Reg Haskell Photography

The Charcoal Kilns at the Lost Gardens of Heligan

   
The 200-acre botanical gardens surrounding Heligan House were created and developed by members of the Tremayne family from the mid-18th century to the early 20th century, after which they fell into neglect and became completely overgrown. In 1990 the then representative of the family, John Willis, began to explore the gardens with local entrepreneur Tim Smits. The latter co-opted his builder friend John Nelson, and the two of them led what has since been recognised as Europe's largest garden restoration project, documented in a six-part Channel 4 TV series in 1996 and Smits' book 'The Lost Gardens of Heligan' (1997). The gardens are now leased from the Tremayne Estate by a company owned by their restorers, who continue to cultivate them and operate them as a visitor attraction.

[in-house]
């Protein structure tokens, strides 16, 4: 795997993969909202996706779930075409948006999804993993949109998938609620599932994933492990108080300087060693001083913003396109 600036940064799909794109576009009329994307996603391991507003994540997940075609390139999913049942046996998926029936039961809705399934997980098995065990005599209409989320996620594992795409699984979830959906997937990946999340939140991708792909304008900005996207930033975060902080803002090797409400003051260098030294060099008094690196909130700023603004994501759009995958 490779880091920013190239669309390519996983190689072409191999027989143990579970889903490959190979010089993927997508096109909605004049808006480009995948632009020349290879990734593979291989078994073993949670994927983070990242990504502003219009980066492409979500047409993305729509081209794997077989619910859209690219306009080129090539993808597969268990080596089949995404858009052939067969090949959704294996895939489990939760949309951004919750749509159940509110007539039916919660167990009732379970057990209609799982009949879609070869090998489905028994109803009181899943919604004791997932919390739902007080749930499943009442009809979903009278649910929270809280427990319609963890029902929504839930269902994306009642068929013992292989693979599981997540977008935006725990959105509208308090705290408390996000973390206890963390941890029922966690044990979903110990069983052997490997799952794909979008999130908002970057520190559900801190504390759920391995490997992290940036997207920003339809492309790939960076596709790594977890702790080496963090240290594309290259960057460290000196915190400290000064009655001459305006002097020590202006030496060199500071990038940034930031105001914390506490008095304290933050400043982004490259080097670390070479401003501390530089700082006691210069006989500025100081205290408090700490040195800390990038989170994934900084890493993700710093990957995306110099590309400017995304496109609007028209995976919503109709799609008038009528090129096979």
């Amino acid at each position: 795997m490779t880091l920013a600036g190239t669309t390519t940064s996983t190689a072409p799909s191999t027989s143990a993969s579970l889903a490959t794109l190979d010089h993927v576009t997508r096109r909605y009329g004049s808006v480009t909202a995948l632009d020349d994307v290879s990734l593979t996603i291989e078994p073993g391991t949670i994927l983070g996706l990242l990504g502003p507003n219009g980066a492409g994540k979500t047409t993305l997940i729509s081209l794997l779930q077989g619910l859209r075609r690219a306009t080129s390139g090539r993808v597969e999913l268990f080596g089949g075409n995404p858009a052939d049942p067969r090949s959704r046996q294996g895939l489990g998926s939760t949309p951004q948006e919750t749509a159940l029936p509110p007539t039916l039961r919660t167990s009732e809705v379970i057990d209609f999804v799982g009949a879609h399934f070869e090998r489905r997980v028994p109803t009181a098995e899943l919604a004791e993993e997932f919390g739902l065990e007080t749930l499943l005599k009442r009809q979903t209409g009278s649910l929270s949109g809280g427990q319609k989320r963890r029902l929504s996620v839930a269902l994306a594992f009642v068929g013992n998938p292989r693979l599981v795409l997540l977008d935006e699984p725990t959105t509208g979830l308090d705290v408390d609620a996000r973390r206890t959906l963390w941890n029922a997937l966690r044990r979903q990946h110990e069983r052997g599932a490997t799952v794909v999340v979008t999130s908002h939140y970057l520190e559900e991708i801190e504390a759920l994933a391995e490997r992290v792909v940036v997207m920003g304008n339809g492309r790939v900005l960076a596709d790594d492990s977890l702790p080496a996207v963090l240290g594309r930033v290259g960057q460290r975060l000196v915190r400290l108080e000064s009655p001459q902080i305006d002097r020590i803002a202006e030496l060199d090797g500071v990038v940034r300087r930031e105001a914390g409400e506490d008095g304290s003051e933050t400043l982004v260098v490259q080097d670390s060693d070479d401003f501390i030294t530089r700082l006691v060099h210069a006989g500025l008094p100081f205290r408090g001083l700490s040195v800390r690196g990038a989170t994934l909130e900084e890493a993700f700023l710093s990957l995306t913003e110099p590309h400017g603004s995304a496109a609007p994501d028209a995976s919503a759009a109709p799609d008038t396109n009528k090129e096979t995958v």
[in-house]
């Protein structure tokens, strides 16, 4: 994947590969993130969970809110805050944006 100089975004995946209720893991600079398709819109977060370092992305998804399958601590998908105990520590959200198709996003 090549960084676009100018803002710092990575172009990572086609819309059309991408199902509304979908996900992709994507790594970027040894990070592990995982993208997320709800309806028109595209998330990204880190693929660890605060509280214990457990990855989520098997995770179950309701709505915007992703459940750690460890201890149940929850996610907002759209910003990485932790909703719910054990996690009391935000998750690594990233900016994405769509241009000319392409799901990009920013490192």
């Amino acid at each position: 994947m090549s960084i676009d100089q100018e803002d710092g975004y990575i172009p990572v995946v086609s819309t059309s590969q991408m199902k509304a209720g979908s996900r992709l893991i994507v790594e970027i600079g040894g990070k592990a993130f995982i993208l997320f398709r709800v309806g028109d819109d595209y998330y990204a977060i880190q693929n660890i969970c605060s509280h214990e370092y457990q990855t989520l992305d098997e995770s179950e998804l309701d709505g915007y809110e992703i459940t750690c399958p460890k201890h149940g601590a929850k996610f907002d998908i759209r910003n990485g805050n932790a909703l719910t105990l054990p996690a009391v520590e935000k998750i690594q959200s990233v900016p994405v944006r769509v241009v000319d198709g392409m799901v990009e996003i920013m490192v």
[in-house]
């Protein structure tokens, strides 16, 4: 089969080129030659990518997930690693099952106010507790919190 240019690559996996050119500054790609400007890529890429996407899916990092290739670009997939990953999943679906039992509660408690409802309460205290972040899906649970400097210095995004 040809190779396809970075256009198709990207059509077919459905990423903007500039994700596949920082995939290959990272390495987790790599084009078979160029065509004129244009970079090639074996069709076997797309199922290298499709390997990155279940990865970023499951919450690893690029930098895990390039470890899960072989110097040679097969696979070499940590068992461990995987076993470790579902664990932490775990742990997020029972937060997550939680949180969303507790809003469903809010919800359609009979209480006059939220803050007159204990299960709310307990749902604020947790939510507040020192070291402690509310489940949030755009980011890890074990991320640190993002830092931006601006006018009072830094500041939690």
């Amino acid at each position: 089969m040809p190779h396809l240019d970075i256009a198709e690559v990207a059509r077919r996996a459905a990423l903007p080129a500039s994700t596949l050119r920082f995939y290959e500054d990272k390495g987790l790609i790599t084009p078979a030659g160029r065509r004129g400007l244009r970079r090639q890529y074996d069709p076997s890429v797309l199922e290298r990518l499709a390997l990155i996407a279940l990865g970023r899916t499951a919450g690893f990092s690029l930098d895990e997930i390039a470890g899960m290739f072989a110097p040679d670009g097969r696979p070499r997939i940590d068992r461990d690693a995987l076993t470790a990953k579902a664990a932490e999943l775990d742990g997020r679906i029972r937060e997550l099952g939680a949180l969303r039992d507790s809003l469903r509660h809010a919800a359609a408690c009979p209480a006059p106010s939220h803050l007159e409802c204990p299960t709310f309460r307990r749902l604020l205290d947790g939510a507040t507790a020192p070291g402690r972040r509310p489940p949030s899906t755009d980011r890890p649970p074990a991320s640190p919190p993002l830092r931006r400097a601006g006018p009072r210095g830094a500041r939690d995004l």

This traditional practice of charcoal burning has been reintroduced, and produces barbeque and artists' charcoal.
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